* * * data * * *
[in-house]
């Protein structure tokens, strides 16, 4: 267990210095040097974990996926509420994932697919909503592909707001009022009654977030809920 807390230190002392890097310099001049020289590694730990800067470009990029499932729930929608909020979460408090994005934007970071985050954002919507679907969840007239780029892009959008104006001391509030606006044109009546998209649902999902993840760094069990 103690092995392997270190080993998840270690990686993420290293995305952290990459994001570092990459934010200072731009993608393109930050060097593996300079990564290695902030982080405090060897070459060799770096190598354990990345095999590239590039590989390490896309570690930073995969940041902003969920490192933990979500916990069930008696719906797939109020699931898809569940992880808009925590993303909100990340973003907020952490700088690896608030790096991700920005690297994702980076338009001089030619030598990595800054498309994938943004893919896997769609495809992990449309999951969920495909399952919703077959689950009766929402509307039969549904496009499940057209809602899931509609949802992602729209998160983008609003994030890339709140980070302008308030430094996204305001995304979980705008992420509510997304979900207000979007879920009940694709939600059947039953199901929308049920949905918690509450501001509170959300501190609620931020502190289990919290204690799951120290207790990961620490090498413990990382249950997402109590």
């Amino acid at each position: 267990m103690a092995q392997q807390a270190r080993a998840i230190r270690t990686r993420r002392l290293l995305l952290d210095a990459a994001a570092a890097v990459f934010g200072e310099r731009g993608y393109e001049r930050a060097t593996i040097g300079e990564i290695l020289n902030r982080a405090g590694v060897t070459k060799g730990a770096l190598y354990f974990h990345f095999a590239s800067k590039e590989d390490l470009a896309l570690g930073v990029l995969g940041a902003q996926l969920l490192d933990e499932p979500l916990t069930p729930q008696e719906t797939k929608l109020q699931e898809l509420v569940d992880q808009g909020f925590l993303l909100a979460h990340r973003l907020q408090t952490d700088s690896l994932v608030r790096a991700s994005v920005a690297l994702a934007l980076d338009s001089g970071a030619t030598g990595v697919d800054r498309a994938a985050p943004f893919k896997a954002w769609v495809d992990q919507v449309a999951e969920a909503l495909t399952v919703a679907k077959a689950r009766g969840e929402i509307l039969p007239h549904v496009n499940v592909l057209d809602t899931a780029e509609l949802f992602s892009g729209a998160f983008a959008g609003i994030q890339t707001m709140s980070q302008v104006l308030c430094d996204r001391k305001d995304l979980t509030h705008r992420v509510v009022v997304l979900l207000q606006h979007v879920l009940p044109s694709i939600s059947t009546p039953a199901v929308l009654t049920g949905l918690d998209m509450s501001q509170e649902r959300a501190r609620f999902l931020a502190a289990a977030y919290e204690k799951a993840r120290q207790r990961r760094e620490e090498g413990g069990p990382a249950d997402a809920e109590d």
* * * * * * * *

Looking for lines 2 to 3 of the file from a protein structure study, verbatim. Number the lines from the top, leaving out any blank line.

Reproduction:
């Protein structure tokens, strides 16, 4: 267990210095040097974990996926509420994932697919909503592909707001009022009654977030809920 807390230190002392890097310099001049020289590694730990800067470009990029499932729930929608909020979460408090994005934007970071985050954002919507679907969840007239780029892009959008104006001391509030606006044109009546998209649902999902993840760094069990 103690092995392997270190080993998840270690990686993420290293995305952290990459994001570092990459934010200072731009993608393109930050060097593996300079990564290695902030982080405090060897070459060799770096190598354990990345095999590239590039590989390490896309570690930073995969940041902003969920490192933990979500916990069930008696719906797939109020699931898809569940992880808009925590993303909100990340973003907020952490700088690896608030790096991700920005690297994702980076338009001089030619030598990595800054498309994938943004893919896997769609495809992990449309999951969920495909399952919703077959689950009766929402509307039969549904496009499940057209809602899931509609949802992602729209998160983008609003994030890339709140980070302008308030430094996204305001995304979980705008992420509510997304979900207000979007879920009940694709939600059947039953199901929308049920949905918690509450501001509170959300501190609620931020502190289990919290204690799951120290207790990961620490090498413990990382249950997402109590």
């Amino acid at each position: 267990m103690a092995q392997q807390a270190r080993a998840i230190r270690t990686r993420r002392l290293l995305l952290d210095a990459a994001a570092a890097v990459f934010g200072e310099r731009g993608y393109e001049r930050a060097t593996i040097g300079e990564i290695l020289n902030r982080a405090g590694v060897t070459k060799g730990a770096l190598y354990f974990h990345f095999a590239s800067k590039e590989d390490l470009a896309l570690g930073v990029l995969g940041a902003q996926l969920l490192d933990e499932p979500l916990t069930p729930q008696e719906t797939k929608l109020q699931e898809l509420v569940d992880q808009g909020f925590l993303l909100a979460h990340r973003l907020q408090t952490d700088s690896l994932v608030r790096a991700s994005v920005a690297l994702a934007l980076d338009s001089g970071a030619t030598g990595v697919d800054r498309a994938a985050p943004f893919k896997a954002w769609v495809d992990q919507v449309a999951e969920a909503l495909t399952v919703a679907k077959a689950r009766g969840e929402i509307l039969p007239h549904v496009n499940v592909l057209d809602t899931a780029e509609l949802f992602s892009g729209a998160f983008a959008g609003i994030q890339t707001m709140s980070q302008v104006l308030c430094d996204r001391k305001d995304l979980t509030h705008r992420v509510v009022v997304l979900l207000q606006h979007v879920l009940p044109s694709i939600s059947t009546p039953a199901v929308l009654t049920g949905l918690d998209m509450s501001q509170e649902r959300a501190r609620f999902l931020a502190a289990a977030y919290e204690k799951a993840r120290q207790r990961r760094e620490e090498g413990g069990p990382a249950d997402a809920e109590d």